If Kyrie Irving were a normal person he would've still been exhausted on Wednesday after competing for three-straight days at All-Star Weekend.
Fortunately for Cavaliers fans, however, dude is anything but normal.
Below is a picture from our friends at RareInk.com that speaks to Irving's out-of-this-world-ness better than I can this morning.
Thought it was appropriate to include after what the Eastern Conference's best point guard did last night to the New Orleans Hornets.
Scoring 35 points on 59 percent shooting to go along with seven assists and five rebounds is a totally ridiculous stat line in itself. Those numbers are only made to read more ridiculously when you watched the way Irving went about posting them.
The fourth quarter is when your leader and go-to guy steps up. We just try to space out the floor and let Kyrie do his thing. We know he's going to make the right plays for his teammates and himself." - Tristan Thompson
With just under seven minutes remaining, trailing the Hornets by four, Irving rattled off 18 of the Cavaliers next 20 points to put Cleveland ahead for good. All tolled, he finished with 20 of his 35 coming in the final seven minutes of the game.
This after not scoring his first basket of the game until the three minute mark in the first quarter.
But while the national television audience was able to witness Irving's brilliance last night for the first time, we've always known he's a special kind of superstar. One who seems to get better every time he steps onto the floor.
Thoughts on today's trade deadline:
I haven't written much about the Cavaliers at the trade deadline because I haven't expected them to make a move. I discussed the 25 trades I thought most likely to happen for Bleacher Report on Tuesday and didn't include any Cavaliers on the list.
Specifically, I didn't include Mo Speights. He had a rough game last night -- four points in 18 minutes -- and I have no idea what implication that could have -- if any -- on today's deadline. But if I was Speights, I'd pick up my player option for $4.5 million next season and then see how much I could earn from there.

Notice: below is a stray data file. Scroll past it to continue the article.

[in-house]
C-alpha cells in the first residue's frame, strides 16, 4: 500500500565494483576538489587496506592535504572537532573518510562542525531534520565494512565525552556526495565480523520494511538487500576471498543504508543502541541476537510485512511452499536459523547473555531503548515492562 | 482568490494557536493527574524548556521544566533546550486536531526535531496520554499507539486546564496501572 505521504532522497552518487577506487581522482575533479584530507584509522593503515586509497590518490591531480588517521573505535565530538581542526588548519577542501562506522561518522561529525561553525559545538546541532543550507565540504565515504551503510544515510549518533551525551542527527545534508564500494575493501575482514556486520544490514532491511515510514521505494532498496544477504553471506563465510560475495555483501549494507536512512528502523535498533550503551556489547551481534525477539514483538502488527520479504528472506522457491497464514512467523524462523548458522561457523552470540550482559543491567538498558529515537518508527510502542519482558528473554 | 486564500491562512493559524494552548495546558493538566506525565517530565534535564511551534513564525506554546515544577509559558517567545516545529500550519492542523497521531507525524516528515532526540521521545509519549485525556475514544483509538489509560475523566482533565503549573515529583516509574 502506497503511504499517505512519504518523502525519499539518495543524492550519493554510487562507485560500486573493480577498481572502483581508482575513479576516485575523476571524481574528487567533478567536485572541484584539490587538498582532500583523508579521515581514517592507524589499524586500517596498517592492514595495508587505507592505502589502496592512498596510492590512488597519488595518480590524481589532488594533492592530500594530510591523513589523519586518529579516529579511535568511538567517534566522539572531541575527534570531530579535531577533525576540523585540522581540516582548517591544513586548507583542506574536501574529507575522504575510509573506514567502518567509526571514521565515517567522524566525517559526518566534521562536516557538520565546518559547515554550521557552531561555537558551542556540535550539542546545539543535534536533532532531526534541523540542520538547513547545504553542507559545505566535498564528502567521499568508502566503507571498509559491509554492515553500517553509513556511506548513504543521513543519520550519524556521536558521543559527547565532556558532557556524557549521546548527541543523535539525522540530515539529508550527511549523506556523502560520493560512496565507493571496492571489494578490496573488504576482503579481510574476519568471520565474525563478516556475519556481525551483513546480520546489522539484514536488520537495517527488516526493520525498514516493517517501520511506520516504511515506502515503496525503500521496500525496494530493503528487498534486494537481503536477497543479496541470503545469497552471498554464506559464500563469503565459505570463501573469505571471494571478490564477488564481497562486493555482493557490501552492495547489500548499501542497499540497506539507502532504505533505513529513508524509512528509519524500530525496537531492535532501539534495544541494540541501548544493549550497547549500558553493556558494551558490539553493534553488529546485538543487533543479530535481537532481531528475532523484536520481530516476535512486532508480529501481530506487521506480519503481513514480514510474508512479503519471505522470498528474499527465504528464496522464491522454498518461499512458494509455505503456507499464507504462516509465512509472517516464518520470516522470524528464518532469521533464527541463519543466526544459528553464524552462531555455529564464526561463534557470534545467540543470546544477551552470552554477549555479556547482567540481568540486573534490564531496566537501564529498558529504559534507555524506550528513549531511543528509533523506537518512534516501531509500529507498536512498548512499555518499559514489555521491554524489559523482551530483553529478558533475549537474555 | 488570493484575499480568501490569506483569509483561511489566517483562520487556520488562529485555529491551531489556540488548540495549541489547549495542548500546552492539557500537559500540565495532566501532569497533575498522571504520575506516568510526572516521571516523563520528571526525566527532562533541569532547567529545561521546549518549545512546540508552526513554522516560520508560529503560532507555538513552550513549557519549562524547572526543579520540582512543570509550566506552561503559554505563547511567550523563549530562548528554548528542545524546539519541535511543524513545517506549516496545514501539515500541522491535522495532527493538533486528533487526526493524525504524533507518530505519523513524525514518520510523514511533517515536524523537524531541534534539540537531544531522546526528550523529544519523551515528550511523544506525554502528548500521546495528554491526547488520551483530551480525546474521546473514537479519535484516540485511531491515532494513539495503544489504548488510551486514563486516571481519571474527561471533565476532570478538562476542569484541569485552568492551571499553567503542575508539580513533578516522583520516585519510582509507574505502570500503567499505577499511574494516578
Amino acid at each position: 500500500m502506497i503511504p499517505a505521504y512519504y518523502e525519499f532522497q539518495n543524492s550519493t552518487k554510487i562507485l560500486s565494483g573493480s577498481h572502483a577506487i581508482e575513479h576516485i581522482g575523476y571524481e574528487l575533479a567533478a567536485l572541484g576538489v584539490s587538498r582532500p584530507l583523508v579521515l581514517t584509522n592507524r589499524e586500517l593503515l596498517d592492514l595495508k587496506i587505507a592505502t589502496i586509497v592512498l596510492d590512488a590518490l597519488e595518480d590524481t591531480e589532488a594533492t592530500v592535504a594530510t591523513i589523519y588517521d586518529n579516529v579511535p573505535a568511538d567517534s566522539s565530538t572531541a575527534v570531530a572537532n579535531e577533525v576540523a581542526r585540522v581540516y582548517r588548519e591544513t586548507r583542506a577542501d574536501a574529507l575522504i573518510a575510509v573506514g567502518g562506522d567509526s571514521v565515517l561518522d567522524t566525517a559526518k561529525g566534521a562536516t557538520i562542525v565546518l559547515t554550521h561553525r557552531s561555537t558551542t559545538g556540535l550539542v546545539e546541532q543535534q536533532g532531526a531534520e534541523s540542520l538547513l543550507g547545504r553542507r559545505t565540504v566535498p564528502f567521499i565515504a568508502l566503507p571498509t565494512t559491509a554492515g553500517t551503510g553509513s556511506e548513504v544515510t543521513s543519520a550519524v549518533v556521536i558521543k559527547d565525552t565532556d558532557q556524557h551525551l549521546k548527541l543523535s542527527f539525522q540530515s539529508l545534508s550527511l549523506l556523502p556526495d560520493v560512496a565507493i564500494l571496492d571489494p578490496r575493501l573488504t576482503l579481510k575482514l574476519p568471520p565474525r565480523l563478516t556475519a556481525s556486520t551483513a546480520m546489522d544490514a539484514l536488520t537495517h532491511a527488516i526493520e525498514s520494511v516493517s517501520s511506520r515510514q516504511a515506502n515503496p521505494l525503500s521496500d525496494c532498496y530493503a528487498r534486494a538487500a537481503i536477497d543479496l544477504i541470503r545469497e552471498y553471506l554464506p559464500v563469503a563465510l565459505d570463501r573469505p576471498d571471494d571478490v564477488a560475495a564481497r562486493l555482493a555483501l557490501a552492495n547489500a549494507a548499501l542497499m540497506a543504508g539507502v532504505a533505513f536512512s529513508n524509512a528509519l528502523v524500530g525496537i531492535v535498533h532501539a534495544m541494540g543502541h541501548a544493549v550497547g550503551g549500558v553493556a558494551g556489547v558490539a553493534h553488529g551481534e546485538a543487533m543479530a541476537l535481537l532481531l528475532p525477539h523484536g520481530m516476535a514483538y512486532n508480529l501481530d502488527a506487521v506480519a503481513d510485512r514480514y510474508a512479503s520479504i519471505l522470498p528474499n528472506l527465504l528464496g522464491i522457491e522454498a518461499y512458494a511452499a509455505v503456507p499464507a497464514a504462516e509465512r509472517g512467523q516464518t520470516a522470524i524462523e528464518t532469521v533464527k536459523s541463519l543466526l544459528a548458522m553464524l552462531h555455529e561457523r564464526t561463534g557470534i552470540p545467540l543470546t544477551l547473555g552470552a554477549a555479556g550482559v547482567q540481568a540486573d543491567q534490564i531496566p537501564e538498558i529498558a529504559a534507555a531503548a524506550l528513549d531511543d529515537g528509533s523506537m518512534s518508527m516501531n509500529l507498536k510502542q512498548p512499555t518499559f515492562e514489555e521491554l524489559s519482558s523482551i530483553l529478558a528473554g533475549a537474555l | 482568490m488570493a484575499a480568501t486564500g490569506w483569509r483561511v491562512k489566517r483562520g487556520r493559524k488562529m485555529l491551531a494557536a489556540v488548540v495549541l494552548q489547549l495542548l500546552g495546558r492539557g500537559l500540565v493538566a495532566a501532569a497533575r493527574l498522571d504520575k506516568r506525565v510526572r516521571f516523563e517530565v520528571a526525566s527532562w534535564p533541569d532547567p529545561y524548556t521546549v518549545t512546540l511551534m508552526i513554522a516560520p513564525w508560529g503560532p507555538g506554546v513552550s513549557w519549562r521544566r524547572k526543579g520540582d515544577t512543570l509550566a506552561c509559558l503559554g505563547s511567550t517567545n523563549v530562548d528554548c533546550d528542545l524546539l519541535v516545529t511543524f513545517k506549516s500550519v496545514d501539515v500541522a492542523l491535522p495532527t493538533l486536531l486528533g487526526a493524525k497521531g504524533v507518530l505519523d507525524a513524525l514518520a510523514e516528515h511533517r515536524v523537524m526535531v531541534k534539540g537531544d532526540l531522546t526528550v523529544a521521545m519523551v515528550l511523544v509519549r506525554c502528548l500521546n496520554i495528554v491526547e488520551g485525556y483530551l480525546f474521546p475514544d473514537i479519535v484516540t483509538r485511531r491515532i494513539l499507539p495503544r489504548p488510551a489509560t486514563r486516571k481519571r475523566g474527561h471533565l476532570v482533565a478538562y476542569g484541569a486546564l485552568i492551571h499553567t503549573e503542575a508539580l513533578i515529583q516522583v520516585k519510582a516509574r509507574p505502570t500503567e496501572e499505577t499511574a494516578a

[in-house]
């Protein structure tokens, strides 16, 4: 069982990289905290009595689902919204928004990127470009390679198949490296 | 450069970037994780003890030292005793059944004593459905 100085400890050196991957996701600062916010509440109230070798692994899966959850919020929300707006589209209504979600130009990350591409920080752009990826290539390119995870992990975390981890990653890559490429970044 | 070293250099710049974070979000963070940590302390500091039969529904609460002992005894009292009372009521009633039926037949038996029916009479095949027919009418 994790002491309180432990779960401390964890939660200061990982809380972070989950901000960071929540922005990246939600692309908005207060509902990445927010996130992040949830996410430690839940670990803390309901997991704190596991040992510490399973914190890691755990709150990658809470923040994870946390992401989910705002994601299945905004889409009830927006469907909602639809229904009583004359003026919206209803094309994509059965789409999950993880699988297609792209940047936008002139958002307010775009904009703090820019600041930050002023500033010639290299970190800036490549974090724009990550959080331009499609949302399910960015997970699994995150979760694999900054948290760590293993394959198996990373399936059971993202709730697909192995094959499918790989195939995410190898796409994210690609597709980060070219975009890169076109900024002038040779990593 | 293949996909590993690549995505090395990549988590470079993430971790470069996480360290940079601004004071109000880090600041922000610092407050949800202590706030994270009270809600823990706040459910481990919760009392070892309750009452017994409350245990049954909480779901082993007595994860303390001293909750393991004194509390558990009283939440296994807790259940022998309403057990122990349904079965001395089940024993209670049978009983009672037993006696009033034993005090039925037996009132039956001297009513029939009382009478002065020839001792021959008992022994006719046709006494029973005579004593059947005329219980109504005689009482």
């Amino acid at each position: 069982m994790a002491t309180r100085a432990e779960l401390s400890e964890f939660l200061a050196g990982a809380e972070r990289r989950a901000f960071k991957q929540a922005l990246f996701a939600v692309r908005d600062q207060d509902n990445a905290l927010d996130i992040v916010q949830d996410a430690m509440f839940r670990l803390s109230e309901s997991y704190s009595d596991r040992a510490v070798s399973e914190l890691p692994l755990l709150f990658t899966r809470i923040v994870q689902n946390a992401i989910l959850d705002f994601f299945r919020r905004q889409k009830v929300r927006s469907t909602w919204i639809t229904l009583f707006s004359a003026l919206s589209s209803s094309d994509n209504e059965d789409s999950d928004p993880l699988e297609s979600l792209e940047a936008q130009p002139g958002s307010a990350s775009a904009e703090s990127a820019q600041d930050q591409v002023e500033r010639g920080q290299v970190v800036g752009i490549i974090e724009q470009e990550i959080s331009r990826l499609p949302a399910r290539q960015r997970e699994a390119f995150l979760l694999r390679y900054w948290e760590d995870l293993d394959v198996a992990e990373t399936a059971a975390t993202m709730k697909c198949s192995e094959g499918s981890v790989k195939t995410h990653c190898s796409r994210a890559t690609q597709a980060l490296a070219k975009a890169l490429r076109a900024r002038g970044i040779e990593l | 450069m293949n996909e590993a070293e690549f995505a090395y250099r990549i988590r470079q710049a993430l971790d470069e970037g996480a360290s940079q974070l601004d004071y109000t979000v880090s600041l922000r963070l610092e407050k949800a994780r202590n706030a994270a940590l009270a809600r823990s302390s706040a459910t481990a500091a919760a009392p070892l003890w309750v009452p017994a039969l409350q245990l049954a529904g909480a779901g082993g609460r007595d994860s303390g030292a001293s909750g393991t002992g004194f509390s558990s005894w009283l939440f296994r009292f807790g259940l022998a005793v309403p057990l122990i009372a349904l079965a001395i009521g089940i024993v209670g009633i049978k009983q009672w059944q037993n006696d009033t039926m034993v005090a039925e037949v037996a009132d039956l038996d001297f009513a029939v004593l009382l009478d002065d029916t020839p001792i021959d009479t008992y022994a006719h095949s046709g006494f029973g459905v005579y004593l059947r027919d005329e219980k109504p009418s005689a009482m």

Meaning, I'd play out my first year in the NBA -- ever -- where I averaged more than 30 minutes per game as a starter every night for the Cavaliers and then try to ink an $8 million per year-ish deal after that.
Which is what Chris Grant might be thinking too if he doesn't end up moving Speights today.
For as good as he's looked in spurts, he's never had the opportunity to average more than 22.4 minutes per game in a season. Not picking up that option and trying to cash in early would leave money on the table I think.
So while there's interest in Speights to be sure, I think he stays.
Daniel Gibson and Omri Casspi could be moved though.
I have no idea about Gibson, but the Spurs were a team that Casspi was almost traded to from Sacramento before he landed in Cleveland. Reports surfaced last night that there could be interest there again.
But while we'll find out pretty soon what happens for sure, I think everybody stays put in the end.
Gibson is one of my personal favorites of the last ten years.
I understand, completely, why he doesn't play. Sad, though.
Casspi's effort and skill make him another favorite.
CJ Miles is playing exciting ball, and Alonzo Gee has been impressive, lately.
There just isn't room for everybody.
No way Speights is a starter next year. He's the 3rd big. Thompson and Andy will start.
I think the way it will go down is he'll opt out, and the Cavs will make him a good offer, which he is likely to consider. We think we have a decent shot at signing him, but if he walks, then we may use a pick on big (or a mid-level FA).